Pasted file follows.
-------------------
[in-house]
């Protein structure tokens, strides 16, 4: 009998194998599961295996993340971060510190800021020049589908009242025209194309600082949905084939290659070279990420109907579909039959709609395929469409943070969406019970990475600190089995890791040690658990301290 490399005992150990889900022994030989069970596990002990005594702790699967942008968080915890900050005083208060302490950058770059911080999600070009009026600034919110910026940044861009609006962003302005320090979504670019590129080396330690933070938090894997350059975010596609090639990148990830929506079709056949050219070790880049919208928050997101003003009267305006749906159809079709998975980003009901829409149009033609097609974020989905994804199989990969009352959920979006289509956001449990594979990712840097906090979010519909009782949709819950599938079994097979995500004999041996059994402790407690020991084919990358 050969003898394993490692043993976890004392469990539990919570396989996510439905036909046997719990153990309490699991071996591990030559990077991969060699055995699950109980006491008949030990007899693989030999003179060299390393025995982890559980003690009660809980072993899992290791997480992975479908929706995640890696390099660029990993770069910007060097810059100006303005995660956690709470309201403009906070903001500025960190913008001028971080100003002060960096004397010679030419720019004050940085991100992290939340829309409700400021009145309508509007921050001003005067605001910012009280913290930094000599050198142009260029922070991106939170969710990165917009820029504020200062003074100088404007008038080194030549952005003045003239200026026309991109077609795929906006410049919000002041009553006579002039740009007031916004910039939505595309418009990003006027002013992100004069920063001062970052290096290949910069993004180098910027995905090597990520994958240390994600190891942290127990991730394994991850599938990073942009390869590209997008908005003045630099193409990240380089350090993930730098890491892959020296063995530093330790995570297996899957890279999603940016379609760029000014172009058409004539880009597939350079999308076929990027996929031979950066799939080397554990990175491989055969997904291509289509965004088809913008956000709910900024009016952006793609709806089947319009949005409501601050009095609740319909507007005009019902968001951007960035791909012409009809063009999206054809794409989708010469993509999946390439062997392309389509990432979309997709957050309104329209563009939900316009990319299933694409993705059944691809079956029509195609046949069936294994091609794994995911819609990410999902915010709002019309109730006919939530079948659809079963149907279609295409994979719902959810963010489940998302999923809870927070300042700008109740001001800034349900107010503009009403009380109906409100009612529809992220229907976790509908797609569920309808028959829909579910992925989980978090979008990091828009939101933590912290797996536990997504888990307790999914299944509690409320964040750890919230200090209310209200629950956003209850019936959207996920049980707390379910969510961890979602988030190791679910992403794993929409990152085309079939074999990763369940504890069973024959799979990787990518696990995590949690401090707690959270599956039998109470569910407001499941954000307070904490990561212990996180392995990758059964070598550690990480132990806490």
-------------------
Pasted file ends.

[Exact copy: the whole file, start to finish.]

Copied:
[in-house]
């Protein structure tokens, strides 16, 4: 009998194998599961295996993340971060510190800021020049589908009242025209194309600082949905084939290659070279990420109907579909039959709609395929469409943070969406019970990475600190089995890791040690658990301290 490399005992150990889900022994030989069970596990002990005594702790699967942008968080915890900050005083208060302490950058770059911080999600070009009026600034919110910026940044861009609006962003302005320090979504670019590129080396330690933070938090894997350059975010596609090639990148990830929506079709056949050219070790880049919208928050997101003003009267305006749906159809079709998975980003009901829409149009033609097609974020989905994804199989990969009352959920979006289509956001449990594979990712840097906090979010519909009782949709819950599938079994097979995500004999041996059994402790407690020991084919990358 050969003898394993490692043993976890004392469990539990919570396989996510439905036909046997719990153990309490699991071996591990030559990077991969060699055995699950109980006491008949030990007899693989030999003179060299390393025995982890559980003690009660809980072993899992290791997480992975479908929706995640890696390099660029990993770069910007060097810059100006303005995660956690709470309201403009906070903001500025960190913008001028971080100003002060960096004397010679030419720019004050940085991100992290939340829309409700400021009145309508509007921050001003005067605001910012009280913290930094000599050198142009260029922070991106939170969710990165917009820029504020200062003074100088404007008038080194030549952005003045003239200026026309991109077609795929906006410049919000002041009553006579002039740009007031916004910039939505595309418009990003006027002013992100004069920063001062970052290096290949910069993004180098910027995905090597990520994958240390994600190891942290127990991730394994991850599938990073942009390869590209997008908005003045630099193409990240380089350090993930730098890491892959020296063995530093330790995570297996899957890279999603940016379609760029000014172009058409004539880009597939350079999308076929990027996929031979950066799939080397554990990175491989055969997904291509289509965004088809913008956000709910900024009016952006793609709806089947319009949005409501601050009095609740319909507007005009019902968001951007960035791909012409009809063009999206054809794409989708010469993509999946390439062997392309389509990432979309997709957050309104329209563009939900316009990319299933694409993705059944691809079956029509195609046949069936294994091609794994995911819609990410999902915010709002019309109730006919939530079948659809079963149907279609295409994979719902959810963010489940998302999923809870927070300042700008109740001001800034349900107010503009009403009380109906409100009612529809992220229907976790509908797609569920309808028959829909579910992925989980978090979008990091828009939101933590912290797996536990997504888990307790999914299944509690409320964040750890919230200090209310209200629950956003209850019936959207996920049980707390379910969510961890979602988030190791679910992403794993929409990152085309079939074999990763369940504890069973024959799979990787990518696990995590949690401090707690959270599956039998109470569910407001499941954000307070904490990561212990996180392995990758059964070598550690990480132990806490």